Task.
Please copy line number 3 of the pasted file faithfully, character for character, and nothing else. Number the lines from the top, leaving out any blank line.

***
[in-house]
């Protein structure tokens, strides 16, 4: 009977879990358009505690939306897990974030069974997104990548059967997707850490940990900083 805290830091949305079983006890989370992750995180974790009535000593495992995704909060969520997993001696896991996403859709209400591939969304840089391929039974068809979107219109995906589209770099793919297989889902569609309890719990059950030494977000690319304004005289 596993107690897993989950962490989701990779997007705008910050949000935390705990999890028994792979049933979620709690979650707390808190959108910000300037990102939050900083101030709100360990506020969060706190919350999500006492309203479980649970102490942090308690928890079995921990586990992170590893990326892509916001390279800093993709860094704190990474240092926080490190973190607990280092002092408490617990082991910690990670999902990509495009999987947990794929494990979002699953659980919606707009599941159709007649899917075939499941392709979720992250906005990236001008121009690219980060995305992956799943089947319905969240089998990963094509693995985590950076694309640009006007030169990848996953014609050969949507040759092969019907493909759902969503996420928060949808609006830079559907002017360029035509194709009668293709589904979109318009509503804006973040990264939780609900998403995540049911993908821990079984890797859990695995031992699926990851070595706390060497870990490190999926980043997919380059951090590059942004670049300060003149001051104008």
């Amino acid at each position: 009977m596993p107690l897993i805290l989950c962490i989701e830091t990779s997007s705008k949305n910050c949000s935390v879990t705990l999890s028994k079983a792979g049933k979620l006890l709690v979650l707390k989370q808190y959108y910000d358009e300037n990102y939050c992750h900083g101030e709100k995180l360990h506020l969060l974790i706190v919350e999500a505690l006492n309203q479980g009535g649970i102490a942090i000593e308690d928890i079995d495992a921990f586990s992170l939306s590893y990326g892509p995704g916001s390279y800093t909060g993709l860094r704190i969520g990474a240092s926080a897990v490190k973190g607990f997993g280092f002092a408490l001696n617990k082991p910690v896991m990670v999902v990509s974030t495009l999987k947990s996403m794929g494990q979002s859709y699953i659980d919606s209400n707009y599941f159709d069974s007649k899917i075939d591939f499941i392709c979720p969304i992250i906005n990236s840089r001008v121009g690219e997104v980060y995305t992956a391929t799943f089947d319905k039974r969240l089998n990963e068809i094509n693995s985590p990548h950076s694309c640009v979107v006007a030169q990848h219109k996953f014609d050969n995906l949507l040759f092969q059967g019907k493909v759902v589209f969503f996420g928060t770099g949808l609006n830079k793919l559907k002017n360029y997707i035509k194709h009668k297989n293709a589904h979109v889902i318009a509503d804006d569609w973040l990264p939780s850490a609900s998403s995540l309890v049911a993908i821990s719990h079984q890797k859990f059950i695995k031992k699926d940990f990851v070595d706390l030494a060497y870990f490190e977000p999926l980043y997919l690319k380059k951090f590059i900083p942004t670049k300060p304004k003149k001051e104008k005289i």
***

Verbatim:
């Amino acid at each position: 009977m596993p107690l897993i805290l989950c962490i989701e830091t990779s997007s705008k949305n910050c949000s935390v879990t705990l999890s028994k079983a792979g049933k979620l006890l709690v979650l707390k989370q808190y959108y910000d358009e300037n990102y939050c992750h900083g101030e709100k995180l360990h506020l969060l974790i706190v919350e999500a505690l006492n309203q479980g009535g649970i102490a942090i000593e308690d928890i079995d495992a921990f586990s992170l939306s590893y990326g892509p995704g916001s390279y800093t909060g993709l860094r704190i969520g990474a240092s926080a897990v490190k973190g607990f997993g280092f002092a408490l001696n617990k082991p910690v896991m990670v999902v990509s974030t495009l999987k947990s996403m794929g494990q979002s859709y699953i659980d919606s209400n707009y599941f159709d069974s007649k899917i075939d591939f499941i392709c979720p969304i992250i906005n990236s840089r001008v121009g690219e997104v980060y995305t992956a391929t799943f089947d319905k039974r969240l089998n990963e068809i094509n693995s985590p990548h950076s694309c640009v979107v006007a030169q990848h219109k996953f014609d050969n995906l949507l040759f092969q059967g019907k493909v759902v589209f969503f996420g928060t770099g949808l609006n830079k793919l559907k002017n360029y997707i035509k194709h009668k297989n293709a589904h979109v889902i318009a509503d804006d569609w973040l990264p939780s850490a609900s998403s995540l309890v049911a993908i821990s719990h079984q890797k859990f059950i695995k031992k699926d940990f990851v070595d706390l030494a060497y870990f490190e977000p999926l980043y997919l690319k380059k951090f590059i900083p942004t670049k300060p304004k003149k001051e104008k005289i």